I wish to create furniture of its own time, to produce quality pieces that are for the ‘now’. I do not wish to revive existing furniture styles or replicate mid-century pieces. It is my belief that furniture should reflect the needs of the time.

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Can you describe your design process as a bespoke maker?

I am both the designer and maker. I design with the understanding of the time and effort it takes to create a bespoke piece. I weigh up the possibilities and the restrictions of the material I am using as well as the design. It is a deeply personal process, designing first then crafting my initial idea into existence. I try to steer away from technical sketches and CAD drawings with Timber Lab designs, as I feel it can distract me from the personality of the piece I am trying to produce. I aim to produce my work meticulously, piece by piece, carefully checking the relationship between scale and proportion against the natural elements of the timber I use. I witness my work come to life between my hands, and they are usually better at the end than what I imagine them to be.

What inspires you to create beautiful pieces like the Harvest Table?

It’s a combination of things, I guess. I have really enjoyed being a start-up business and I am proud that I have endured all the highs and lows of starting out on my own. It was a difficult decision to make, one that I can look back on now and appreciate. I believe that’s why my pieces have been so successful, clients can see that the process of making a custom product is deeply personal to me. My clients recognise the authenticity of each product I produce.

I am also inspired by necessity, I believe that every piece has a specific purpose for its creation. I also am inspired by research, by the books and magazines I read.

What advice could you give to someone who is contemplating on having a bespoke piece of furniture made?

My advice would be to really consider what purpose your furniture is going to serve. My mentality is to buy furniture that will last a lifetime, it’s easy to purchase cheap furniture on an impulse but they usually don’t last that long. Furniture is supposed to be built to last and I would prefer to have fewer items of quality than plenty of thing that I don’t enjoy as much. It also makes complete sense in my mind, to have furniture built for the home. I believe in furniture being built to suit the architecture of a house and the home being built around the furniture. It all goes together, the home and furniture, you need to consider it all as one.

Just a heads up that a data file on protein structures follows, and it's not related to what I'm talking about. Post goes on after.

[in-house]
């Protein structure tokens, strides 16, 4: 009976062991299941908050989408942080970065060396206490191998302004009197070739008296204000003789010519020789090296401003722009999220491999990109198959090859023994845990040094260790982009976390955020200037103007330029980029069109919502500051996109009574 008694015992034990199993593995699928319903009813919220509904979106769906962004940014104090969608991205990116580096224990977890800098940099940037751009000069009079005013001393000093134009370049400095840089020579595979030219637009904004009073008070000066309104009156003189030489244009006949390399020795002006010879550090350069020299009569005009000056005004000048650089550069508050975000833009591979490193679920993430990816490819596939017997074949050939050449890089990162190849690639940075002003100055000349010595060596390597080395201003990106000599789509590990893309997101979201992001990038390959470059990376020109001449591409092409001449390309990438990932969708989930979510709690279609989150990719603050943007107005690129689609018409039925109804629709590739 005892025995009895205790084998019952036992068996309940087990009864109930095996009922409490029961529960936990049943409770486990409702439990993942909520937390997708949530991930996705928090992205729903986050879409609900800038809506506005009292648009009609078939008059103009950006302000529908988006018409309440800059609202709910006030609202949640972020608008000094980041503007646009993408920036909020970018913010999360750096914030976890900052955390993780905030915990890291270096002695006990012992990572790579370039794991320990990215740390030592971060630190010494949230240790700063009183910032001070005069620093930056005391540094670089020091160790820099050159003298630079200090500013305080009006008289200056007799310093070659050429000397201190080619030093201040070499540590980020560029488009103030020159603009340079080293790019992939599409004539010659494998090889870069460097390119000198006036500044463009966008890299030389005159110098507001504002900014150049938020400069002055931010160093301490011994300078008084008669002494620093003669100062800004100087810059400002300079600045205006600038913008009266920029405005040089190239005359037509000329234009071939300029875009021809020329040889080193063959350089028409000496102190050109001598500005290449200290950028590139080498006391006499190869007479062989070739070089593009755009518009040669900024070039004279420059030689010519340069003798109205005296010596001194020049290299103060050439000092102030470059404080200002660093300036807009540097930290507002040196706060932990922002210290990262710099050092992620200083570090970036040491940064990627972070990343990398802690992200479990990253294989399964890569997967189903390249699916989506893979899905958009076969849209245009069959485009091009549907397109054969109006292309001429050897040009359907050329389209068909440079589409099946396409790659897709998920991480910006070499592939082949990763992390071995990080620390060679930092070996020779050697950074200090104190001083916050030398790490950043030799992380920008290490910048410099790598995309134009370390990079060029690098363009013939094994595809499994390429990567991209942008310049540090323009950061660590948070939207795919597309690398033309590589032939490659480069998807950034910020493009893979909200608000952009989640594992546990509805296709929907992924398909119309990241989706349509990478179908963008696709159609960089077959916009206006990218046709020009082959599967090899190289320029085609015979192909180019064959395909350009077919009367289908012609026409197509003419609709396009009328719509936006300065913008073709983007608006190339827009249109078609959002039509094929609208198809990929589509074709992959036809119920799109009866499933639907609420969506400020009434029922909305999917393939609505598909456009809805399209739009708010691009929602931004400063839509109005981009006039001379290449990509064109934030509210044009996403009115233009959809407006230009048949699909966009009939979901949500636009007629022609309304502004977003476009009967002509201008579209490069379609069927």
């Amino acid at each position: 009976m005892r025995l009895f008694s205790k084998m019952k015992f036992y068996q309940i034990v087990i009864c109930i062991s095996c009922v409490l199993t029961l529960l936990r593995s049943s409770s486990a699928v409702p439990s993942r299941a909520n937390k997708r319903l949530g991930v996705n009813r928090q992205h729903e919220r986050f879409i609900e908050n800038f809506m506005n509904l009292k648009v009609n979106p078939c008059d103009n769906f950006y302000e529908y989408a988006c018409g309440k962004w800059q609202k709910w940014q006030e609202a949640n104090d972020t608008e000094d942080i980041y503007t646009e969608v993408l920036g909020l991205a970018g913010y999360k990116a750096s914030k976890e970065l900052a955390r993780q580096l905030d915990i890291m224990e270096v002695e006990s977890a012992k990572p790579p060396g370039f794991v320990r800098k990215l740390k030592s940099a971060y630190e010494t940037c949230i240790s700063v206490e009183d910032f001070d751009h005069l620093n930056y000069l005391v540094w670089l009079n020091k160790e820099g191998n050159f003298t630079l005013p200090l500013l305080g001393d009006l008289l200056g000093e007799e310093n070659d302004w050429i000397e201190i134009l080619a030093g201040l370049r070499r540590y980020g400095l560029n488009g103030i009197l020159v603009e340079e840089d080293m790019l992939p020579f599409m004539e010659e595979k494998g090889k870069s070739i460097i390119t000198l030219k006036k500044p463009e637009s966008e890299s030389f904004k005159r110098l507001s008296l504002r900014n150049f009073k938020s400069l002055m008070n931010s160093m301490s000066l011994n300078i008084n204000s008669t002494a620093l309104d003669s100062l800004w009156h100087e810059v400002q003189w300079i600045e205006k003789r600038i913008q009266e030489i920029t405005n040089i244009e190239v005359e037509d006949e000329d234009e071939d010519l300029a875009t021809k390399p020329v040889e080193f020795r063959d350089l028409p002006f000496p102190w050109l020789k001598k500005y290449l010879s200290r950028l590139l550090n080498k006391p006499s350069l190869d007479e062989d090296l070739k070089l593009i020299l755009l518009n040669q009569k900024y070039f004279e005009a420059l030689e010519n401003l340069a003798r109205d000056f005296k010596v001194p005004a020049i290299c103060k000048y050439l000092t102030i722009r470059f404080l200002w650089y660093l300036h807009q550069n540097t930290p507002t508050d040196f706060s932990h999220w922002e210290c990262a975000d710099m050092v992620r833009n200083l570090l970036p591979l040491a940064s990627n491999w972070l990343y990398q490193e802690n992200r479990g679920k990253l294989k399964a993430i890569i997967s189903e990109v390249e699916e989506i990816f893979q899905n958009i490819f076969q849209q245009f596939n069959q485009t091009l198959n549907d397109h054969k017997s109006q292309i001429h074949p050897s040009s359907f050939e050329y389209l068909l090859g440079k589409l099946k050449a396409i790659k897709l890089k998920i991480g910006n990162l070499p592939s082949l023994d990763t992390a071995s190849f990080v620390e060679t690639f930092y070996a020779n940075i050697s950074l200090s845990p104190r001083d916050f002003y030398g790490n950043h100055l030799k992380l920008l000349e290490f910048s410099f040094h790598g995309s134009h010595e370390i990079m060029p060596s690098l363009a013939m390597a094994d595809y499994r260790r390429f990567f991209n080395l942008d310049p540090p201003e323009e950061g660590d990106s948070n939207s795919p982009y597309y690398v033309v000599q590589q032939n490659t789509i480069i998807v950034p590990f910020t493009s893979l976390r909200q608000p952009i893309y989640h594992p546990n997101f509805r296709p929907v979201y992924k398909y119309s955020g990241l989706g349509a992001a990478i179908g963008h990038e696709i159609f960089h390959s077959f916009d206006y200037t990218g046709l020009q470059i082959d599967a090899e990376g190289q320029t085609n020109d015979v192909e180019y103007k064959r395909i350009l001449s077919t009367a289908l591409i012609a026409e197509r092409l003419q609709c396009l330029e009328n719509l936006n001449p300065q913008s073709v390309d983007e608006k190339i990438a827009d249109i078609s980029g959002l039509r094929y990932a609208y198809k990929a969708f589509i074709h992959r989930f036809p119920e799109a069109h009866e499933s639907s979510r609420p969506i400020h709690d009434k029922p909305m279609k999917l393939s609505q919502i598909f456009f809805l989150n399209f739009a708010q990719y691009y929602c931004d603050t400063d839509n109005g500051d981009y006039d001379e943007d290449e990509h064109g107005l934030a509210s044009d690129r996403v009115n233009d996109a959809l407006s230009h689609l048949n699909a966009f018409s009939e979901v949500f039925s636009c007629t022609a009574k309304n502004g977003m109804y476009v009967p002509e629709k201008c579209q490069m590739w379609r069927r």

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What pieces do you love creating the most?

I favour designing and building cabinets and tables the most, pieces like the Number Two Table and the Kami Cabinet. I really enjoy designing each piece that I make, but each piece is also made to order so they are all different. My clients all have different needs and requirements from their individual pieces and they support me and allow me creative freedom to build what they need. The relationship I have with each of my clients is different and rewarding in its own way, just as their bespoke piece.

You have a unique approach to creating furniture from timber, how do you source your material?

I obtain timber that is either locally made or imported through distributors. I try to snag as much timber as I can which is felled locally; I really enjoy the process of drying and preserving it to be used in my work.

What can we expect from Timber Lab in the coming future?

I expect that I will always be designing and making something new. It’s very much a full time occupation. I will always be the apprentice, designer, administrator and maker and I believe I will always be making furniture.

Artisan and skilled craftsman, Dan puts his all into every piece he makes, which gives his products such a high level of quality. Dan is a maker who dedicates himself and his business to being authentic in quality design, craftsmanship and service and as you touch his bespoke pieces, you can feel it in the grain.

The House of Home team would like to thank Dan for his time and sharing with us his beautiful custom made Timber Lab pieces

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We hope you found this article helpful. If you’d like to take a look at all the custom makers and the projects they are creating then be sure to check out our custom makers section.